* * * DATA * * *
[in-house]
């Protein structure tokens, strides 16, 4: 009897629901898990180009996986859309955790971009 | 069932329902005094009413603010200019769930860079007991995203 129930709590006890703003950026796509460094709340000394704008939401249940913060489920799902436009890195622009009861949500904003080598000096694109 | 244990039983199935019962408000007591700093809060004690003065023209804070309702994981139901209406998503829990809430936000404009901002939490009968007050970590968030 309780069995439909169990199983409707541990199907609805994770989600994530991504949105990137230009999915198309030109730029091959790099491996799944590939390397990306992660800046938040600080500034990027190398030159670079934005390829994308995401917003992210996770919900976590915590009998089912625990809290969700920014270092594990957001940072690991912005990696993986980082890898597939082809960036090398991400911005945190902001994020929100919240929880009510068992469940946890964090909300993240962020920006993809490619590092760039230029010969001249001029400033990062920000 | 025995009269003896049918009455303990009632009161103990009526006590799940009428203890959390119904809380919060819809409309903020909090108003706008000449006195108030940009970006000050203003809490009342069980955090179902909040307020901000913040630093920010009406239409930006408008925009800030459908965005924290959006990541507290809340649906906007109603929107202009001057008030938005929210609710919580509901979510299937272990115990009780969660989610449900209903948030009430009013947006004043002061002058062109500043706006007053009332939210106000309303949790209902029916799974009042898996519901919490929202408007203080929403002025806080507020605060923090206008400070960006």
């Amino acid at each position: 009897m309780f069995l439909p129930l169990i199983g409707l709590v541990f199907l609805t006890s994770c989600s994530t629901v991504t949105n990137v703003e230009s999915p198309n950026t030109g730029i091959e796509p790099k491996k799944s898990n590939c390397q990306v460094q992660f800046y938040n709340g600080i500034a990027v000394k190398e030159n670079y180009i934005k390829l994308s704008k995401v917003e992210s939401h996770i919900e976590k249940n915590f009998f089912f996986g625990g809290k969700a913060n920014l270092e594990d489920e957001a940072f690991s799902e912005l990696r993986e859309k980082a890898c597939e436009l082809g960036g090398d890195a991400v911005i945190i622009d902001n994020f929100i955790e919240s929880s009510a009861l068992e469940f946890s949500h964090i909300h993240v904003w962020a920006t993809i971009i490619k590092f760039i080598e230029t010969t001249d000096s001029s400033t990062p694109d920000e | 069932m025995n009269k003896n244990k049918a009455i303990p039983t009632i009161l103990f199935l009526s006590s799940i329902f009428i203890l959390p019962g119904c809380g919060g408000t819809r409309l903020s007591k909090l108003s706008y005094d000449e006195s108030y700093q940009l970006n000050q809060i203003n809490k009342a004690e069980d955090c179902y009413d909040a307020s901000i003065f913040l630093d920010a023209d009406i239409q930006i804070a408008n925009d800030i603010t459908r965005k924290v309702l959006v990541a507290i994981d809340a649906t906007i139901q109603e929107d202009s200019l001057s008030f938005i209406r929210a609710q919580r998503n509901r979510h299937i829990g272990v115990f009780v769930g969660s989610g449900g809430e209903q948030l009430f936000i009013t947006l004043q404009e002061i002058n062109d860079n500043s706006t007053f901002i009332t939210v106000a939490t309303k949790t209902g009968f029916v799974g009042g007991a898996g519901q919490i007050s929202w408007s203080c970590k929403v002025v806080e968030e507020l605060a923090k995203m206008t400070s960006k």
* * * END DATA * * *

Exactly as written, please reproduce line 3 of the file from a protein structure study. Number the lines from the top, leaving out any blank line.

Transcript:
């Amino acid at each position: 009897m309780f069995l439909p129930l169990i199983g409707l709590v541990f199907l609805t006890s994770c989600s994530t629901v991504t949105n990137v703003e230009s999915p198309n950026t030109g730029i091959e796509p790099k491996k799944s898990n590939c390397q990306v460094q992660f800046y938040n709340g600080i500034a990027v000394k190398e030159n670079y180009i934005k390829l994308s704008k995401v917003e992210s939401h996770i919900e976590k249940n915590f009998f089912f996986g625990g809290k969700a913060n920014l270092e594990d489920e957001a940072f690991s799902e912005l990696r993986e859309k980082a890898c597939e436009l082809g960036g090398d890195a991400v911005i945190i622009d902001n994020f929100i955790e919240s929880s009510a009861l068992e469940f946890s949500h964090i909300h993240v904003w962020a920006t993809i971009i490619k590092f760039i080598e230029t010969t001249d000096s001029s400033t990062p694109d920000e | 069932m025995n009269k003896n244990k049918a009455i303990p039983t009632i009161l103990f199935l009526s006590s799940i329902f009428i203890l959390p019962g119904c809380g919060g408000t819809r409309l903020s007591k909090l108003s706008y005094d000449e006195s108030y700093q940009l970006n000050q809060i203003n809490k009342a004690e069980d955090c179902y009413d909040a307020s901000i003065f913040l630093d920010a023209d009406i239409q930006i804070a408008n925009d800030i603010t459908r965005k924290v309702l959006v990541a507290i994981d809340a649906t906007i139901q109603e929107d202009s200019l001057s008030f938005i209406r929210a609710q919580r998503n509901r979510h299937i829990g272990v115990f009780v769930g969660s989610g449900g809430e209903q948030l009430f936000i009013t947006l004043q404009e002061i002058n062109d860079n500043s706006t007053f901002i009332t939210v106000a939490t309303k949790t209902g009968f029916v799974g009042g007991a898996g519901q919490i007050s929202w408007s203080c970590k929403v002025v806080e968030e507020l605060a923090k995203m206008t400070s960006k």